I was fortunate to see the powerful new Broadway production of “Take Me Out” recently.
There is a compelling scene between Mason, a socially awkward accountant portrayed by Jesse Tyler Ferguson, and Darren, the macho baseball star played by Jesse Williams. Mason shares that because of his nerdiness, he feels that he doesn’t fit into the gay community. Darren echoes that although he’s a hero in the sports world, he, too doesn’t feel like he belongs in the gay world.
As both a former accountant and athlete, I was particularly moved by this exchange. And it got me thinking that my personal experience – struggling to feel I fit in in my own communities – must be more common than I’d thought.
In high school, they jokingly called me Oz, after the sensitive jock from American Pie. Although I was team captain, my football teammates would tease that I was afraid of girls. I dated women because that’s what the guys I spent most of my time with did. But I was clearly awkward about it, and I didn’t really fit in.
I was good at sports, but not a superstar. I tried out for football and lacrosse at Notre Dame; I was cut from both teams. So I focused on school and graduated with honors. Yet I didn’t really fit in with the smart kids, either. I didn’t have the quick wit of the truly bright kids; I had to work a little harder for my grades.
In my early 20s, while working as an accountant in Cleveland, I finally realized that I was gay. Everything in my upbringing had fought to steer me in a hetero-normative direction. But once I was outside of the influence of my family, my friends and my Catholic upbringing, my true self started to emerge. Late bloomer? What can I say?
At 24, I decided that I didn’t want to get too comfortable in my corporate job. So I quit and moved into an apartment with my college band in Chicago. After that band broke up, I headed to Portland to play in a new band. That was the first time I set foot in a gay bar. It was a leather night. I felt very intimidated, and as soon as I walked in… I walked right back out.
Call me boring, I don’t care. I’m not into partying. If I’m going out, I’m in t-shirt-and-jeans, having a beer at a bar while watching a game or listening to rock and roll at a volume appropriate for conversation. Something about the bass-in-your-face of the club scene gives me anxiety.
Throughout my life I struggled to find my footing, and I couldn’t find my place. Not entirely a jock. Not entirely a nerd. Not at all straight. But in my limited understanding of the gay scene, I felt like I didn’t have anywhere to turn there, either. I had moments of great loneliness, so I put all of my focus into making music.
In 2009 I started my first band as the front man, a garage rock trio called Mutts. My emotions resulted in some pretty heavy songs. Most were lyrically veiled and delivered via screams so that listeners could headbang along without really questioning the meaning.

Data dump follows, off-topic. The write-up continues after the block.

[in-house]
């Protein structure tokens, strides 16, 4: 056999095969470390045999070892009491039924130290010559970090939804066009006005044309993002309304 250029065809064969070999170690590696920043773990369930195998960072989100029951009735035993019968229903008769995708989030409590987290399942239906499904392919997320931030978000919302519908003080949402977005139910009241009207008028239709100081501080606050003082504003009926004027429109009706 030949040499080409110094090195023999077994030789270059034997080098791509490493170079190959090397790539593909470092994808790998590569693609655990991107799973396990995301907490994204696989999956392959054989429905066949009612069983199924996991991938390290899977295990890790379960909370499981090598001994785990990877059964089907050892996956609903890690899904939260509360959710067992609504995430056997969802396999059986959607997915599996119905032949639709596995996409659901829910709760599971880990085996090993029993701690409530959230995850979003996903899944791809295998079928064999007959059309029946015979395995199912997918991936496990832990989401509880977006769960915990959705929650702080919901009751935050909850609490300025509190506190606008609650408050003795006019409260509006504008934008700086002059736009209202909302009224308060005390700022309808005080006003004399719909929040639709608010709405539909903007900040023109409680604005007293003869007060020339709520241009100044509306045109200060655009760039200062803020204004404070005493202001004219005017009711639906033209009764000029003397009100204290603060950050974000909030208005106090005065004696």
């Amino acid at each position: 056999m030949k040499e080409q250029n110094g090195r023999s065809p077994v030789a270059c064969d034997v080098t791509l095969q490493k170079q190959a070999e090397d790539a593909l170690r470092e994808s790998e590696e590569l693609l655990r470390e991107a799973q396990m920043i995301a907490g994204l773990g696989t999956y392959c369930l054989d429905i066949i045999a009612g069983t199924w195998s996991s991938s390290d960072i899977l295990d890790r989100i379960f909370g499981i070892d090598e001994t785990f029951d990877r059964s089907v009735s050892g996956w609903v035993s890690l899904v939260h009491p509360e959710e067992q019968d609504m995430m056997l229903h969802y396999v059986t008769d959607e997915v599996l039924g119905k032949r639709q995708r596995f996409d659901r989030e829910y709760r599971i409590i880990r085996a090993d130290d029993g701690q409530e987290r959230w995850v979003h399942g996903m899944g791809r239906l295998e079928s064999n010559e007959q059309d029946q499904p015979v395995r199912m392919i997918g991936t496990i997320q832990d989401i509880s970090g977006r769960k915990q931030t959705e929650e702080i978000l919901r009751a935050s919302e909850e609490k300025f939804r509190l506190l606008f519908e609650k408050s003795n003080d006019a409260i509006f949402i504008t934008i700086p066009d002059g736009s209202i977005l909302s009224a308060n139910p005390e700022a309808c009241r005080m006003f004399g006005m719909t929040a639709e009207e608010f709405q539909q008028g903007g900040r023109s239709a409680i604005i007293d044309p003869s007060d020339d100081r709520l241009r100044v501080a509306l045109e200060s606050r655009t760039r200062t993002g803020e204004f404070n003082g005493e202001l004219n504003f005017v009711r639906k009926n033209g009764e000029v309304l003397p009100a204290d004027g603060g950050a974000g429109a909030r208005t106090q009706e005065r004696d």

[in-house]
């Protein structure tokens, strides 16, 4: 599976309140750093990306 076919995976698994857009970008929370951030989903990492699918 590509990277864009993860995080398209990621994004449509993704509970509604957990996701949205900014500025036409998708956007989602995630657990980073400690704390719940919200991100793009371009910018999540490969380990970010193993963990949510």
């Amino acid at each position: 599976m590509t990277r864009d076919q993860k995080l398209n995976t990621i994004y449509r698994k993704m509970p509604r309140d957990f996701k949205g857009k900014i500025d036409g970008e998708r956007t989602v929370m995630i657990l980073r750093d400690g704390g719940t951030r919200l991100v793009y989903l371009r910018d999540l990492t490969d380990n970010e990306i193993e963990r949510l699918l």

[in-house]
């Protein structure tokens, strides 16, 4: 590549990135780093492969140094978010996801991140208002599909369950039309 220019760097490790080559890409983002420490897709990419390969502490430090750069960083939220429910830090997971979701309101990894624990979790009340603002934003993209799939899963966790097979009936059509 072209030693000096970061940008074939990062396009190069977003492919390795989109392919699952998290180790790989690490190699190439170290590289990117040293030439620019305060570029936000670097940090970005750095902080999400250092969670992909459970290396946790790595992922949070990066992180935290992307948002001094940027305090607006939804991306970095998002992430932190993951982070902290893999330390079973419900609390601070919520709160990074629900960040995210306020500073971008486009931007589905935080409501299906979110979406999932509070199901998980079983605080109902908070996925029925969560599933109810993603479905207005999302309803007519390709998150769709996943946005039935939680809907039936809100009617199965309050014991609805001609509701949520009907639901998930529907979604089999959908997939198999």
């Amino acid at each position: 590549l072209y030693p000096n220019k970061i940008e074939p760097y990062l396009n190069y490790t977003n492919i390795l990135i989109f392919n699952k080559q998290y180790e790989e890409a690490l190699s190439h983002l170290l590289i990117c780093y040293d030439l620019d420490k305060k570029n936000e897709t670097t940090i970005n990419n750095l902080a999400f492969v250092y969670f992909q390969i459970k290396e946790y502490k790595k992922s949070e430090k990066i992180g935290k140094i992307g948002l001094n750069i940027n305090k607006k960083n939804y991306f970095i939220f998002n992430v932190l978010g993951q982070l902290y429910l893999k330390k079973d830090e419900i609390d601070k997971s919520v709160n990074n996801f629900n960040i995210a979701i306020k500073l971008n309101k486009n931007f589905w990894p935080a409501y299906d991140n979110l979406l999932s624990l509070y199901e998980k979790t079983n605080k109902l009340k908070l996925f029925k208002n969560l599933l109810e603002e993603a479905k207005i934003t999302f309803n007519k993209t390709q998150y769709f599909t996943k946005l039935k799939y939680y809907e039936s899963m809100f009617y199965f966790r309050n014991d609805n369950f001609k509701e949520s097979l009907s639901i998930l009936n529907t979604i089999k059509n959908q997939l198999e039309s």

An early Mutts track said, “we float, cigarette ash on a breeze / burn holes wherever we land / some folks got more than they can stand,” about my early, secretive sexual encounters with other men.
But as I opened up to my band mates, and then other musicians, and then some college friends, I began to realize something: I was isolating myself. Nobody was judging me but me.
While on tour supporting our second LP, Separation Anxiety, I started performing as an openly gay man, telling the stories of the songs on stage and in interviews. I wrote those songs in anticipation of the inevitable – coming out to my family. And it remains the most popular record that my trio released.
Interestingly, the more I put myself out there, the more people were responding. When I started performing under my own name in 2016, I decided to go all in, and for the first time wrote relationship songs with “he” pronouns.
Seeing fans singing along at my shows, and seeing new listeners’ faces light up when they heard me deliver proudly gay lines, made my heart overflow, finally, with acceptance.
It took two decades, but I finally realized that this community is the biggest, most colorful tent in the world. No one was keeping me out. All I had to do was lift up the flap and walk myself in. So I did.
There are jocks, nerds, artists and corporate types. There are gays, lesbians, transgender folks, bisexuals and even some straight allies in here.
People of all ethnic backgrounds and races. People who put ketchup on hot dogs and people who think those people are insane. So yes, there are labels in here.
We even have differences of opinion in here. Together we make a powerful noise and say powerful things with music and art and fashion and by living our truths.
And now this quasi-jock/semi-nerd from Ashtabula, Ohio, gets to play on the main stage at Nashville Pride, knowing it’s exactly where I belong. And that’s some sort of miracle that I’m grateful for in the deepest way possible.
For anyone looking for a place in our community: look for the biggest, most beautiful and colorful tent ever imagined, and walk right in. If I can find a home there, I believe you can too. There’s hope for everyone.